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The Commission’s reporting year, which covers the period from fall 2012 to fall 2013, began with some potentially hopeful signs.Statements starting in late 2012 by President Xi, Premier Li, and other top leaders pledged to crack down on corruption and rein in official abuses, promised major reforms to the abusive systems of reeducation through labor and household registration, and sug­gested an openness to giving greater authority to China’s Constitu­tion.Pro-reform editorials and dis­cussions on the Internet were censored.Citizens who sought infor­mation about the government’s human rights action plan and the submission to the UN Human Rights Council’s Universal Periodic Review of China’s human rights record scheduled for October 2013 faced harassment, detention, and arrest.The extent to which the Chinese government is transparent, respects its international trading obligations, and protects Chinese citizens’ human rights affects the safety and quality of goods imported from China, and the ability of American workers and companies to com­pete on a level playing field.This connection between China’s domestic commercial rule of law and human rights developments and the health and economic pros­perity of Americans as a result of trade is evident in many con­texts.China is the United States’ second largest trading partner, and ex­ports a large and growing volume of food, drugs, and products to the United States. China continues to be the world’s largest producer of carbon dioxide emissions, while food continues to be grown in areas of China contaminated by water and soil pollution.In addition, pollutants originating in China, such as mercury and ozone, are reaching the United States.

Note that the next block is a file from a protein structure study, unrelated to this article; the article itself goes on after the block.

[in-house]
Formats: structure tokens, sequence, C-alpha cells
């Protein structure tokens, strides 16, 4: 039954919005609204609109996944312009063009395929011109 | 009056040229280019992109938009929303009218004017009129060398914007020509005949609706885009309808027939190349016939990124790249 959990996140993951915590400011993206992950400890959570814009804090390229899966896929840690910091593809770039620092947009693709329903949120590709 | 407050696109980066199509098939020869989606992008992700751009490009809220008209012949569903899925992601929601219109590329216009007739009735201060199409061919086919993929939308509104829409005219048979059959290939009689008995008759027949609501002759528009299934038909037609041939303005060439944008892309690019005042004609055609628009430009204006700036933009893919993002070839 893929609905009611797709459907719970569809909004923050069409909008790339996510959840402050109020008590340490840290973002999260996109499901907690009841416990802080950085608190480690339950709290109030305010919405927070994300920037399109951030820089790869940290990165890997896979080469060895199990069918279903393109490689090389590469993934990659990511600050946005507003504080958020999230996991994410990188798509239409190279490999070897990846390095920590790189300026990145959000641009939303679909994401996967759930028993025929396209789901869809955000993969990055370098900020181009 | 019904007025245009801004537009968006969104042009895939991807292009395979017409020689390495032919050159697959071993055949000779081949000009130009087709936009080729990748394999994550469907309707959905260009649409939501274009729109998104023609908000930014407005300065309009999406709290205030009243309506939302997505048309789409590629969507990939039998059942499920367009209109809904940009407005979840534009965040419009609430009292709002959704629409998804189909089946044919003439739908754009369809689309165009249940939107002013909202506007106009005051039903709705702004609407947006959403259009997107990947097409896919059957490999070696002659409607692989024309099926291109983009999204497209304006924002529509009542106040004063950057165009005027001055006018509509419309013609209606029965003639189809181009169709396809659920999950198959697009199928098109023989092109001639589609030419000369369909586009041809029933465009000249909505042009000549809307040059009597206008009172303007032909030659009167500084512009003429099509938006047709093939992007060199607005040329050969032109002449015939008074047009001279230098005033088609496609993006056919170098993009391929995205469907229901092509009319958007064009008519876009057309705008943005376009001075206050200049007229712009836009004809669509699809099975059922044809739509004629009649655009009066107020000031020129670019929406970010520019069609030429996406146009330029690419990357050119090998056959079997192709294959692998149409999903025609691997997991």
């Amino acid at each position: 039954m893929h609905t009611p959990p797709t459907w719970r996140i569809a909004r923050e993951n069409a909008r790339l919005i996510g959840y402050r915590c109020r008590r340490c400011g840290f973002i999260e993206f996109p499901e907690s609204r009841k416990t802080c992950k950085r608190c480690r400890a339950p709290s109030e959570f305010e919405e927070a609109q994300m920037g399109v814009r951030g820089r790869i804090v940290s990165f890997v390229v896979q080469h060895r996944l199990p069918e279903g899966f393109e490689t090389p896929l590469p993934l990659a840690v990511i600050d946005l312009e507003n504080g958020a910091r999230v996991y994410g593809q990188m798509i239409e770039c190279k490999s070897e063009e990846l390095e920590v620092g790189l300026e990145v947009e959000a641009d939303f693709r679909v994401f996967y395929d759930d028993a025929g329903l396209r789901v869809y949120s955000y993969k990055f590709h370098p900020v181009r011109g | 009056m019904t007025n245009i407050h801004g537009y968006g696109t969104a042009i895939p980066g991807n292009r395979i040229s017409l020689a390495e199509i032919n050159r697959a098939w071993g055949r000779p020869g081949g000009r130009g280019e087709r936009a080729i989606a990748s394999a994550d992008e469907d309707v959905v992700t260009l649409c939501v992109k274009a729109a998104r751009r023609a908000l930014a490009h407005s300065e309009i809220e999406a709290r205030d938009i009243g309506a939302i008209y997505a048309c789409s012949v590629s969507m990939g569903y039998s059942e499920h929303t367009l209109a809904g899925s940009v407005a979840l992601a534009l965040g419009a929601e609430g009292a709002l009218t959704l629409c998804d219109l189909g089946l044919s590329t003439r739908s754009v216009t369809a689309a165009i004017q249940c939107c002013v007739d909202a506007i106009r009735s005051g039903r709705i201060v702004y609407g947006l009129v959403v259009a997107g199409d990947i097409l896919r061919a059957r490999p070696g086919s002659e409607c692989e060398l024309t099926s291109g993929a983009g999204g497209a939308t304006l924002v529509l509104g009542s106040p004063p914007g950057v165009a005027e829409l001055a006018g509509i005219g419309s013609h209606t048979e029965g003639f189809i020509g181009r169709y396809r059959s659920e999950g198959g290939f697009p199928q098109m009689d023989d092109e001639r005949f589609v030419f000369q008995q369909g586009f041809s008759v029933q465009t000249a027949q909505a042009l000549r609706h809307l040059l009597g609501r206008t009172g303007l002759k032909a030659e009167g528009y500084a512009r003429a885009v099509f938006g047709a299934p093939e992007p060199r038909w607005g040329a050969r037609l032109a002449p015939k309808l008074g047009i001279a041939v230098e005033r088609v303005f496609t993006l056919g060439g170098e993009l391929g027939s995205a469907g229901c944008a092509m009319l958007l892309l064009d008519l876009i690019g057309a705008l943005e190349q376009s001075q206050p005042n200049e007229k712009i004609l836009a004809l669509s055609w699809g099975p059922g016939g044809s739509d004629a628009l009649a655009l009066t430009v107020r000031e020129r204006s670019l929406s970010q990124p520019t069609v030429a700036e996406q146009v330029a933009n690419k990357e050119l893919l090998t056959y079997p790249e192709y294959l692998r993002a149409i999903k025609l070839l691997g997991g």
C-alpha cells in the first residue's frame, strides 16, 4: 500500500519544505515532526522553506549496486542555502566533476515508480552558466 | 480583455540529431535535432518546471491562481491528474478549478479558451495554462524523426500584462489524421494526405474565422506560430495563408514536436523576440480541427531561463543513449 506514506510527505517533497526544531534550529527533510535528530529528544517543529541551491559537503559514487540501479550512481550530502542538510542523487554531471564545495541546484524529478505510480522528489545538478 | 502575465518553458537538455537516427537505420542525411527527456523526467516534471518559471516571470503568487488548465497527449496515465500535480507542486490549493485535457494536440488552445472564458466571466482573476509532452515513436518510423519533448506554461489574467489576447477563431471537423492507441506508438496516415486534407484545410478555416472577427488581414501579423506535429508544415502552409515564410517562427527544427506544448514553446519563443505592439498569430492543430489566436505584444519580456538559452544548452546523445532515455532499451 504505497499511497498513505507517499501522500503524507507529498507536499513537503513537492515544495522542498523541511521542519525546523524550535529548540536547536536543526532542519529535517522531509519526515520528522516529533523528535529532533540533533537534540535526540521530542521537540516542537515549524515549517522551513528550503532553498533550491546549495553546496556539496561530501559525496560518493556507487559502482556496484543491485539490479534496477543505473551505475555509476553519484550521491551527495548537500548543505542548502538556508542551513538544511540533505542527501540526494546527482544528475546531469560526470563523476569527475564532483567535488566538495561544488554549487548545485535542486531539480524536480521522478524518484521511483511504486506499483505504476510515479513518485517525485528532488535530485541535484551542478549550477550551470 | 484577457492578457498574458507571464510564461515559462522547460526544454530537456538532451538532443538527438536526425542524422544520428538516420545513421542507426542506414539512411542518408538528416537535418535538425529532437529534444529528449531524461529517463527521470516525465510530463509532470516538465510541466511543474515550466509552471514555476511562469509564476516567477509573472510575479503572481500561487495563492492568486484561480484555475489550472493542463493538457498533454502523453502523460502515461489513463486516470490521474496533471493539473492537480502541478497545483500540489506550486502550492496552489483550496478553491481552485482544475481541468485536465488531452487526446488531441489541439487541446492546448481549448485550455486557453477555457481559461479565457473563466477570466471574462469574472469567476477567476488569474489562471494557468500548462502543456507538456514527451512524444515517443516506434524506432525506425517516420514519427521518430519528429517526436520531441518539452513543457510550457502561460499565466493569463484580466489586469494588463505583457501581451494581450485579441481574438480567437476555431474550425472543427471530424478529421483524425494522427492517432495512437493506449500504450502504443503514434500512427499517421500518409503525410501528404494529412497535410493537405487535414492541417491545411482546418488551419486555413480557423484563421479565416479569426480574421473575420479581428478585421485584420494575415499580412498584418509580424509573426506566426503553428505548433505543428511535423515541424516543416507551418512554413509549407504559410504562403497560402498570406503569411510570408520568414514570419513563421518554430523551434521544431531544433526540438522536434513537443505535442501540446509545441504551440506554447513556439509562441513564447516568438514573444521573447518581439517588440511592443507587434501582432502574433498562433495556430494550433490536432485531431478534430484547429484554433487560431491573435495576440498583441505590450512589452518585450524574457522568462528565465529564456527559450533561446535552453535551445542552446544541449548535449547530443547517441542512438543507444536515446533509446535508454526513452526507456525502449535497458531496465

执行摘要 (Chinese Translation of Executive Summary) 概览 具体调查结果和建议 II. Official rhetoric at the start of their tenure suggested openness to reforms and limits on the power of officials, sparking public discussion across China.9, which sought to (1) marginalize and silence calls for constitutional checks, anticorruption, universal human rights, and press freedom as the products of ‘‘Western anti-China forces’’ and dissidents, rather than treat them as the legitimate concerns of China’s own citizens and an obligation under China’s commitments to international stand­ards such as the Universal Declaration of Human Rights.By Sep­tember 2013, authorities had detained, arrested, or ‘‘disappeared’’ nearly 60 individuals in an ensuing crackdown on free expression, assembly, and association, including the prominent rights advo­cates Xu Zhiyong and Guo Feixiong.Whether buoyed by statements from China’s new leaders or the possibilities accompanying a transition of power, citizens from diverse sectors of society, from elements within the Party to individuals affiliated with the grassroots New Citizens’ Movement, sought to engage in public discussion over China’s fu­ture.They urged their government to give greater force to the Con­stitution as a check on official behavior, make good on its promise to combat corruption by requiring officials to disclose their assets, and ratify the International Covenant on Civil and Political Rights, which China signed in 1998.To that end, the Commission provides the following main recommendations to Members of the U. Congress and Administration officials outlining ways to en­courage such reforms.MAIN RECOMMENDATIONS • International Covenant on Civil and Political Rights (ICCPR).Citizens clamored for more in­formation about the safety of their environment and food, but au­thorities deemed soil pollution data a ‘‘state secret.’’ Corruption was a top concern for many in China, but authorities detained anticorruption advocates and censored foreign news stories about the finances of China’s leaders and their families.Despite dozens more self-immolations in Tibetan areas of China and some of the worst unrest in Xinjiang since 2009, Chinese officials continued to rely on heavier security and tighter control instead of dialogue and reconciliation.New and revised laws that took effect, including the PRC Criminal Procedure Law and the PRC Mental Health Law, con­tained significant flaws but also had the potential to improve pro­tection of citizens’ rights.China’s relatively open response to an outbreak of avian flu in early 2013 stood in marked contrast to its poor handling of the Severe Acute Respiratory Syndrome (SARS) crisis 10 years earlier, a point highlighted at a Commission hearing held in May 2013.